2020 coronavirus pandemic in Vatican City

The 2019–20 coronavirus pandemic was confirmed to have spread to Vatican City in March 2020.

2020 coronavirus pandemic in Vatican City
DiseaseCOVID-19
Virus strainSARS-CoV-2
LocationVatican City
Arrival date5 March 2020
(4 weeks)
Date28 March 2020
Confirmed cases6
Recovered0
Deaths
0

Due to Vatican City's small population of 618 people,[1] the country's six confirmed cases give it a case per capita ratio of 1%.

Pope Francis tested negative after having a cold.[2]

PrecautionsEdit

Pope Francis has cancelled his regular appearances in public to stop crowds gathering to see him and will stream them on the Internet because of the outbreak in Italy.[3]

TimelineEdit

COVID-19 cases in Vatican City  ()
     Deaths        Recoveries        Active cases
Date
# of cases
# of deaths
2020-03-05
1(+100%)
1(=)
2020-03-24
4(+300%)
4(=)
2020-03-28
6(+50%)
Sources:

MarchEdit

The 2019–20 coronavirus pandemic was confirmed to have spread to Vatican City on 5 March 2020, with one case.[4][5]

The 8 March Angelus was offered via livestreaming from the Pope's private library.[6] The Vatican Museums have been shut down from 8 March to 3 April.[7]

On 10 March, after the lockdown in Italy, Saint Peter's Square and St. Peter's Basilica were closed to tourists between 10 March and 3 April. Italy's lockdown measures are also applied to the Vatican City.[8]

On 11 March, the Pope offered a virtual general audience for the first time.[9]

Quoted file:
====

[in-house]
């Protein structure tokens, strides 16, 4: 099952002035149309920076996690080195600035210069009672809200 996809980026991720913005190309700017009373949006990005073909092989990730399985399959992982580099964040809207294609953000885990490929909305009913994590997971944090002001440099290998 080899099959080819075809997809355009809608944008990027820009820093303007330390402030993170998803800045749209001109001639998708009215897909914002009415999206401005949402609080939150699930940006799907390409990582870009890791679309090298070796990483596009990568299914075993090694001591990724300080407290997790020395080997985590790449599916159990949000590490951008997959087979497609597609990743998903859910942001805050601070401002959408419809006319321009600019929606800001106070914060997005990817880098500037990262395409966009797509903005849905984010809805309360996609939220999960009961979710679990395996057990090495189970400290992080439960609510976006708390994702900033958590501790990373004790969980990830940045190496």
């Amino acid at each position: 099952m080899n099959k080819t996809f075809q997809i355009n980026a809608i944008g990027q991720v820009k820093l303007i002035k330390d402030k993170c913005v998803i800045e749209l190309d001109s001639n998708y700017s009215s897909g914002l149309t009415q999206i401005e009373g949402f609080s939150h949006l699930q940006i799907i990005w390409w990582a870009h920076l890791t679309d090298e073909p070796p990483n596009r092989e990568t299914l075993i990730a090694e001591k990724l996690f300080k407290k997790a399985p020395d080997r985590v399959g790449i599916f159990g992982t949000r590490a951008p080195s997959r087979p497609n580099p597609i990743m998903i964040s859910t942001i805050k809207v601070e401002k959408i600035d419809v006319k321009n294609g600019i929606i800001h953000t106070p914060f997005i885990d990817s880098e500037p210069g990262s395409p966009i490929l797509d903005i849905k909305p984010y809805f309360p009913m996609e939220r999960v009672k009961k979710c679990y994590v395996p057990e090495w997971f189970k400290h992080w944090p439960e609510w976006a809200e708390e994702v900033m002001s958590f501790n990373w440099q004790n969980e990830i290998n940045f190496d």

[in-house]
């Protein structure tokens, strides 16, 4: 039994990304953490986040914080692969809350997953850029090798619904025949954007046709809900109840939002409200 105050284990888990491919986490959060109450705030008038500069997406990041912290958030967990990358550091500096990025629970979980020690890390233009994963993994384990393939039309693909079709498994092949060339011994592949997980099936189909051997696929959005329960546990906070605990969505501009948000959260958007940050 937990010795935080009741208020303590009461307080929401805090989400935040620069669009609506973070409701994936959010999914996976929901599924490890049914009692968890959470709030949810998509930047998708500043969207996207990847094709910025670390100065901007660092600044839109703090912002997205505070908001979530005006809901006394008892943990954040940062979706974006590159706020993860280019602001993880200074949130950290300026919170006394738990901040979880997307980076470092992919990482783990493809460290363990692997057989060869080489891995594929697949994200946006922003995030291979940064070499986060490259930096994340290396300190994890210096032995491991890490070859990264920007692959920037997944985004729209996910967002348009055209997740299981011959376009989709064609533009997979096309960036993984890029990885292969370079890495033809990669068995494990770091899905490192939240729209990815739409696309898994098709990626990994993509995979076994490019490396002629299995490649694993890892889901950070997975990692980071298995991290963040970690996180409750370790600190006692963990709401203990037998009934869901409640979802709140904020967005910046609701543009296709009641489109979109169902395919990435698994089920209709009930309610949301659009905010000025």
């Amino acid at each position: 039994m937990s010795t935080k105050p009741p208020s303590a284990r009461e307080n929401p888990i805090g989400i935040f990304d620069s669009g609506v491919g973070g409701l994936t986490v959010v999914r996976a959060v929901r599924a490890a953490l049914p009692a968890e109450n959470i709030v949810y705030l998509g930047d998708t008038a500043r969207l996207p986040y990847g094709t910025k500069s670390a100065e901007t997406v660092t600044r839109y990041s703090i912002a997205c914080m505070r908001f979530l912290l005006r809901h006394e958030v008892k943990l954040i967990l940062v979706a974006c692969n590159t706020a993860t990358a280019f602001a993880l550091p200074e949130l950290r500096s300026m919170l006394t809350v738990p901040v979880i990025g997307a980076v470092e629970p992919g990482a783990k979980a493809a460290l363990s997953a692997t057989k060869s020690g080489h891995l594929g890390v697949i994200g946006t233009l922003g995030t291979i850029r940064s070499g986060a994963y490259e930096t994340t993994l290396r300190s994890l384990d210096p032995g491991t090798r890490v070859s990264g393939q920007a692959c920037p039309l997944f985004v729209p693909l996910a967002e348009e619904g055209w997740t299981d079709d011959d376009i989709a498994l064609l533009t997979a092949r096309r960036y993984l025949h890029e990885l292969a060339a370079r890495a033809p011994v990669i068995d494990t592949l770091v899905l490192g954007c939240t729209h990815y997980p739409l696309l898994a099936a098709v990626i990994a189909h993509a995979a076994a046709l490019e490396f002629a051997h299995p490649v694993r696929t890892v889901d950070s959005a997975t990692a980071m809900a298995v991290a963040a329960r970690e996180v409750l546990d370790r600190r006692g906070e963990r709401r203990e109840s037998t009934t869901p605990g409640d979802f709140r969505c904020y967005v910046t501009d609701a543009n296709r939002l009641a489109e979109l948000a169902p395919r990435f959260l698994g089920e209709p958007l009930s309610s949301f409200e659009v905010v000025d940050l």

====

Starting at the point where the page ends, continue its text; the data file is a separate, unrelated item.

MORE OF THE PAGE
On 16 March, Francis prayed at San Marcello al Corso in Rome before a crucifix which is regarded by Catholics as miraculous, and was carried in procession during the plague of 1522.[10]

On 24 March, three more cases were confirmed in Vatican City, with a total of 4 cases, one being a high ranking prelate.[11]

On 27 March Pope Francis delivered a special Urbi et Orbi blessing in an empty Saint Peter's Square praying for the end of coronavirus pandemic, before the San Marcello al Corso's miraculous crucifix that was moved from its original church in Rome two days ago.[12][13]

On 28 March, two more cases were confirmed in Vatican City, with a total of 6 cases.[14]

ReferencesEdit

  1. ^ "Popolazione". www.vaticanstate.va. Retrieved 1 April 2020.
  2. ^ Vagnoni, Giselda; Pullella, Philip (3 March 2020). "Pope tests negative for coronavirus, Italy report says". Reuters.
  3. ^ Pullella, Philip (7 March 2020). "Pope cancels main public appearances to stop crowds gathering amid coronavirus". Reuters.
  4. ^ Kelly-Linden, Jordan; Team, Global Health Security (6 March 2020). "Coronavirus latest news: Vatican City reports first case". The Telegraph. ISSN 0307-1235. Retrieved 6 March 2020 – via www.telegraph.co.uk.
  5. ^ Reuters (6 March 2020). "Vatican Reports First Case of Coronavirus Inside Its Walls". The New York Times. ISSN 0362-4331. Retrieved 6 March 2020 – via NYTimes.com.
  6. ^ Euronews (8 March 2020). "Pope Francis voices support for coronavirus victims in livestream message". Retrieved 14 March 2020.
  7. ^ Catholic News Agency (8 March 2020). "Vatican Museums closed until April 3". Retrieved 14 March 2020.
  8. ^ The Guardian (10 March 2020). "St Peter's Square before and after Italy's coronavirus lockdown – video". Retrieved 14 March 2020.
  9. ^ Reuters (11 March 2020). "Pope holds his first ever virtual general audience with Italy on lockdown". Retrieved 14 March 2020.
  10. ^ "Pope Francis Makes Walking Prayer Pilgrimage for Coronavirus Pandemic". National Catholic Register. Retrieved 18 March 2020.
  11. ^ "Il Vaticano non chiude gli uffici "allo scopo di evitare il contagio": la gaffe nel comunicato, 4 i positivi". Il Messaggero. Retrieved 24 March 2020.
  12. ^ "Pope's special Urbi et Orbi blessing: 'God turns everything to our good'". Vatican News. 27 March 2020. Retrieved 27 March 2020.
  13. ^ "Miraculous crucifix from 1522 plague moved to St. Peter's for pope's 'Urbi et Orbi' blessing". Aleteia. 26 March 2020. Retrieved 27 March 2020.
  14. ^ "Covid-19: 2 new cases in the Vatican, another 170 people tested - Vatican News". www.vaticannews.va. 28 March 2020. Retrieved 28 March 2020.

External linksEdit